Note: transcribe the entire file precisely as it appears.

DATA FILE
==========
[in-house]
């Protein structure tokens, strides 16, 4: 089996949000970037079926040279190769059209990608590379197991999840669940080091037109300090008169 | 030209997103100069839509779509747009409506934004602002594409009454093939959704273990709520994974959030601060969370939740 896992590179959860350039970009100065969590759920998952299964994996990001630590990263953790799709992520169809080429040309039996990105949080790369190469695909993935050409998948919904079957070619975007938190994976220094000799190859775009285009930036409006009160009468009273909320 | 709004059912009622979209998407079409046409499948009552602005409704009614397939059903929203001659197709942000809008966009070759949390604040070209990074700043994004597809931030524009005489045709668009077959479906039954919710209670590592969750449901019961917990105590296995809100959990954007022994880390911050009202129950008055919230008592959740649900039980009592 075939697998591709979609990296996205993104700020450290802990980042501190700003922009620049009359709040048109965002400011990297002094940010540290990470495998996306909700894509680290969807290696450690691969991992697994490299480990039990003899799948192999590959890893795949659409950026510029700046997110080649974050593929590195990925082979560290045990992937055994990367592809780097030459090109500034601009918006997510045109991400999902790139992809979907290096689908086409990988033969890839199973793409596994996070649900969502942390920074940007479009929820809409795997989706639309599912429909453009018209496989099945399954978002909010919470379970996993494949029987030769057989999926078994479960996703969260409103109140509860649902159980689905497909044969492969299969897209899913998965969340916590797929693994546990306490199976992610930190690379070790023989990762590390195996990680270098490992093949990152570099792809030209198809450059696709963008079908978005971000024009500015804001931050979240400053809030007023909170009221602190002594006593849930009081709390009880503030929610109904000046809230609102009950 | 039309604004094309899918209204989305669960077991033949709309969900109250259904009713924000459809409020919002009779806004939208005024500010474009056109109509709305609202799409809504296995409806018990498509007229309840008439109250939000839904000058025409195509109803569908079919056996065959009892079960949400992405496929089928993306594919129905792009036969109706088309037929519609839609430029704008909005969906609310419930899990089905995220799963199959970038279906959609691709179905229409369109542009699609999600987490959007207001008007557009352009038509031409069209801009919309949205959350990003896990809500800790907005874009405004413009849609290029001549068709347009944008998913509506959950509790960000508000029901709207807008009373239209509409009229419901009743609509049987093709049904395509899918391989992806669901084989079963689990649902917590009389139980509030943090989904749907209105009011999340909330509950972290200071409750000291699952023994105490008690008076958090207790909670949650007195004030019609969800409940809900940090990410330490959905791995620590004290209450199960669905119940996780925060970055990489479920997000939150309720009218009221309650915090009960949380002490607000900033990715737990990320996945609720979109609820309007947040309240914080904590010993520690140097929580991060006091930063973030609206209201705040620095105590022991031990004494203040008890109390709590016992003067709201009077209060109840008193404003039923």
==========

[in-house]
């Protein structure tokens, strides 16, 4: 089996949000970037079926040279190769059209990608590379197991999840669940080091037109300090008169 | 030209997103100069839509779509747009409506934004602002594409009454093939959704273990709520994974959030601060969370939740 896992590179959860350039970009100065969590759920998952299964994996990001630590990263953790799709992520169809080429040309039996990105949080790369190469695909993935050409998948919904079957070619975007938190994976220094000799190859775009285009930036409006009160009468009273909320 | 709004059912009622979209998407079409046409499948009552602005409704009614397939059903929203001659197709942000809008966009070759949390604040070209990074700043994004597809931030524009005489045709668009077959479906039954919710209670590592969750449901019961917990105590296995809100959990954007022994880390911050009202129950008055919230008592959740649900039980009592 075939697998591709979609990296996205993104700020450290802990980042501190700003922009620049009359709040048109965002400011990297002094940010540290990470495998996306909700894509680290969807290696450690691969991992697994490299480990039990003899799948192999590959890893795949659409950026510029700046997110080649974050593929590195990925082979560290045990992937055994990367592809780097030459090109500034601009918006997510045109991400999902790139992809979907290096689908086409990988033969890839199973793409596994996070649900969502942390920074940007479009929820809409795997989706639309599912429909453009018209496989099945399954978002909010919470379970996993494949029987030769057989999926078994479960996703969260409103109140509860649902159980689905497909044969492969299969897209899913998965969340916590797929693994546990306490199976992610930190690379070790023989990762590390195996990680270098490992093949990152570099792809030209198809450059696709963008079908978005971000024009500015804001931050979240400053809030007023909170009221602190002594006593849930009081709390009880503030929610109904000046809230609102009950 | 039309604004094309899918209204989305669960077991033949709309969900109250259904009713924000459809409020919002009779806004939208005024500010474009056109109509709305609202799409809504296995409806018990498509007229309840008439109250939000839904000058025409195509109803569908079919056996065959009892079960949400992405496929089928993306594919129905792009036969109706088309037929519609839609430029704008909005969906609310419930899990089905995220799963199959970038279906959609691709179905229409369109542009699609999600987490959007207001008007557009352009038509031409069209801009919309949205959350990003896990809500800790907005874009405004413009849609290029001549068709347009944008998913509506959950509790960000508000029901709207807008009373239209509409009229419901009743609509049987093709049904395509899918391989992806669901084989079963689990649902917590009389139980509030943090989904749907209105009011999340909330509950972290200071409750000291699952023994105490008690008076958090207790909670949650007195004030019609969800409940809900940090990410330490959905791995620590004290209450199960669905119940996780925060970055990489479920997000939150309720009218009221309650915090009960949380002490607000900033990715737990990320996945609720979109609820309007947040309240914080904590010993520690140097929580991060006091930063973030609206209201705040620095105590022991031990004494203040008890109390709590016992003067709201009077209060109840008193404003039923």